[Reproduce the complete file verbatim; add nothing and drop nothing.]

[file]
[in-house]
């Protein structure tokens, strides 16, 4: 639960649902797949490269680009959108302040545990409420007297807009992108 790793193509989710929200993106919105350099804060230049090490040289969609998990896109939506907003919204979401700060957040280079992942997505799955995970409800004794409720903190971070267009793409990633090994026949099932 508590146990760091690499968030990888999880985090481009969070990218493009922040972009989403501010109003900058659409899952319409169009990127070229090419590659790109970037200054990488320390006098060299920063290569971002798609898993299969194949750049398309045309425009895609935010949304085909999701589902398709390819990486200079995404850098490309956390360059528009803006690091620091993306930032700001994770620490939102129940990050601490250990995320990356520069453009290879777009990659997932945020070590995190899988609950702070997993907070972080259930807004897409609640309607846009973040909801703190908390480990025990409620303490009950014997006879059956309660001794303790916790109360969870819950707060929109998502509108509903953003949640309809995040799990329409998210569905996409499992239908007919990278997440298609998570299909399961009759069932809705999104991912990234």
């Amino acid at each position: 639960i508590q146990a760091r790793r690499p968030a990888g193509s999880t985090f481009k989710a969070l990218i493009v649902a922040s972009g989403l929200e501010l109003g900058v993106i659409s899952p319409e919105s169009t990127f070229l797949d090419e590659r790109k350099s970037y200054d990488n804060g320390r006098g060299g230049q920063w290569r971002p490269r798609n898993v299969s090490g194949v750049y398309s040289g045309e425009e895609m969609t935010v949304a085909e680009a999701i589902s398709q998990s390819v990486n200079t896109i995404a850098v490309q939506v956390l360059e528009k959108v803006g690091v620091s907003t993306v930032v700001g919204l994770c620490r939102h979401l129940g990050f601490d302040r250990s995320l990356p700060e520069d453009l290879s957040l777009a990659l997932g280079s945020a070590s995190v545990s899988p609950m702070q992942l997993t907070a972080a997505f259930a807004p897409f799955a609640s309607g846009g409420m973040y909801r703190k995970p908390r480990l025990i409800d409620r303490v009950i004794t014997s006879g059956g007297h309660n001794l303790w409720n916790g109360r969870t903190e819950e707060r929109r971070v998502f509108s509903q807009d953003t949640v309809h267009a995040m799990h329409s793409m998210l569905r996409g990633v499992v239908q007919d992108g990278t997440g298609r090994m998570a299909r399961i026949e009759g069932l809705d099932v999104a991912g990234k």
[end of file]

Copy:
[in-house]
């Protein structure tokens, strides 16, 4: 639960649902797949490269680009959108302040545990409420007297807009992108 790793193509989710929200993106919105350099804060230049090490040289969609998990896109939506907003919204979401700060957040280079992942997505799955995970409800004794409720903190971070267009793409990633090994026949099932 508590146990760091690499968030990888999880985090481009969070990218493009922040972009989403501010109003900058659409899952319409169009990127070229090419590659790109970037200054990488320390006098060299920063290569971002798609898993299969194949750049398309045309425009895609935010949304085909999701589902398709390819990486200079995404850098490309956390360059528009803006690091620091993306930032700001994770620490939102129940990050601490250990995320990356520069453009290879777009990659997932945020070590995190899988609950702070997993907070972080259930807004897409609640309607846009973040909801703190908390480990025990409620303490009950014997006879059956309660001794303790916790109360969870819950707060929109998502509108509903953003949640309809995040799990329409998210569905996409499992239908007919990278997440298609998570299909399961009759069932809705999104991912990234």
């Amino acid at each position: 639960i508590q146990a760091r790793r690499p968030a990888g193509s999880t985090f481009k989710a969070l990218i493009v649902a922040s972009g989403l929200e501010l109003g900058v993106i659409s899952p319409e919105s169009t990127f070229l797949d090419e590659r790109k350099s970037y200054d990488n804060g320390r006098g060299g230049q920063w290569r971002p490269r798609n898993v299969s090490g194949v750049y398309s040289g045309e425009e895609m969609t935010v949304a085909e680009a999701i589902s398709q998990s390819v990486n200079t896109i995404a850098v490309q939506v956390l360059e528009k959108v803006g690091v620091s907003t993306v930032v700001g919204l994770c620490r939102h979401l129940g990050f601490d302040r250990s995320l990356p700060e520069d453009l290879s957040l777009a990659l997932g280079s945020a070590s995190v545990s899988p609950m702070q992942l997993t907070a972080a997505f259930a807004p897409f799955a609640s309607g846009g409420m973040y909801r703190k995970p908390r480990l025990i409800d409620r303490v009950i004794t014997s006879g059956g007297h309660n001794l303790w409720n916790g109360r969870t903190e819950e707060r929109r971070v998502f509108s509903q807009d953003t949640v309809h267009a995040m799990h329409s793409m998210l569905r996409g990633v499992v239908q007919d992108g990278t997440g298609r090994m998570a299909r399961i026949e009759g069932l809705d099932v999104a991912g990234k």